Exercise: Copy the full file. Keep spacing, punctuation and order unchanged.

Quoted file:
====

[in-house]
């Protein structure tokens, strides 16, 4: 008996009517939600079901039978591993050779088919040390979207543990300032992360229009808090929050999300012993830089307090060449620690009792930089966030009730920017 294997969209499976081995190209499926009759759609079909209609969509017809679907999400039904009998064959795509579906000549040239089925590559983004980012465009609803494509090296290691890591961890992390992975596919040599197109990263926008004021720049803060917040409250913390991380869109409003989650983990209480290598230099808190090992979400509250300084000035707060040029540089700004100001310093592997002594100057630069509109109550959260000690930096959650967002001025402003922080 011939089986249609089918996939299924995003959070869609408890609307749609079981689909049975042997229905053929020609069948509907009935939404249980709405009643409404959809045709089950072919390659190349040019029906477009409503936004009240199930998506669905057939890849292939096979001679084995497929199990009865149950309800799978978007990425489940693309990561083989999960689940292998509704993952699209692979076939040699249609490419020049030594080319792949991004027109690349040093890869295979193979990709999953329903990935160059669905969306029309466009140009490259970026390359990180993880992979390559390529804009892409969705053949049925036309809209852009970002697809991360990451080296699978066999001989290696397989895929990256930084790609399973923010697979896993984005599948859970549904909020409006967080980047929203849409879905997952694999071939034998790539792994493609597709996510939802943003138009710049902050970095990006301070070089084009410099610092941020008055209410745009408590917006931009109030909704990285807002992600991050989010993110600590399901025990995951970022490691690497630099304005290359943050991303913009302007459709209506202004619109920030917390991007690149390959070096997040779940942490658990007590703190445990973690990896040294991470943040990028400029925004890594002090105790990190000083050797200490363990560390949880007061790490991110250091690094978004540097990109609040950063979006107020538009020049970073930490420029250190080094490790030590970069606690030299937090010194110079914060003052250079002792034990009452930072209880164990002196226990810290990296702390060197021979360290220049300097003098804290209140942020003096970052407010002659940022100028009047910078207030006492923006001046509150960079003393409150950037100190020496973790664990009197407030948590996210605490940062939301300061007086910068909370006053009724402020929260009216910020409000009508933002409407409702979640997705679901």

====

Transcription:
[in-house]
């Protein structure tokens, strides 16, 4: 008996009517939600079901039978591993050779088919040390979207543990300032992360229009808090929050999300012993830089307090060449620690009792930089966030009730920017 294997969209499976081995190209499926009759759609079909209609969509017809679907999400039904009998064959795509579906000549040239089925590559983004980012465009609803494509090296290691890591961890992390992975596919040599197109990263926008004021720049803060917040409250913390991380869109409003989650983990209480290598230099808190090992979400509250300084000035707060040029540089700004100001310093592997002594100057630069509109109550959260000690930096959650967002001025402003922080 011939089986249609089918996939299924995003959070869609408890609307749609079981689909049975042997229905053929020609069948509907009935939404249980709405009643409404959809045709089950072919390659190349040019029906477009409503936004009240199930998506669905057939890849292939096979001679084995497929199990009865149950309800799978978007990425489940693309990561083989999960689940292998509704993952699209692979076939040699249609490419020049030594080319792949991004027109690349040093890869295979193979990709999953329903990935160059669905969306029309466009140009490259970026390359990180993880992979390559390529804009892409969705053949049925036309809209852009970002697809991360990451080296699978066999001989290696397989895929990256930084790609399973923010697979896993984005599948859970549904909020409006967080980047929203849409879905997952694999071939034998790539792994493609597709996510939802943003138009710049902050970095990006301070070089084009410099610092941020008055209410745009408590917006931009109030909704990285807002992600991050989010993110600590399901025990995951970022490691690497630099304005290359943050991303913009302007459709209506202004619109920030917390991007690149390959070096997040779940942490658990007590703190445990973690990896040294991470943040990028400029925004890594002090105790990190000083050797200490363990560390949880007061790490991110250091690094978004540097990109609040950063979006107020538009020049970073930490420029250190080094490790030590970069606690030299937090010194110079914060003052250079002792034990009452930072209880164990002196226990810290990296702390060197021979360290220049300097003098804290209140942020003096970052407010002659940022100028009047910078207030006492923006001046509150960079003393409150950037100190020496973790664990009197407030948590996210605490940062939301300061007086910068909370006053009724402020929260009216910020409000009508933002409407409702979640997705679901």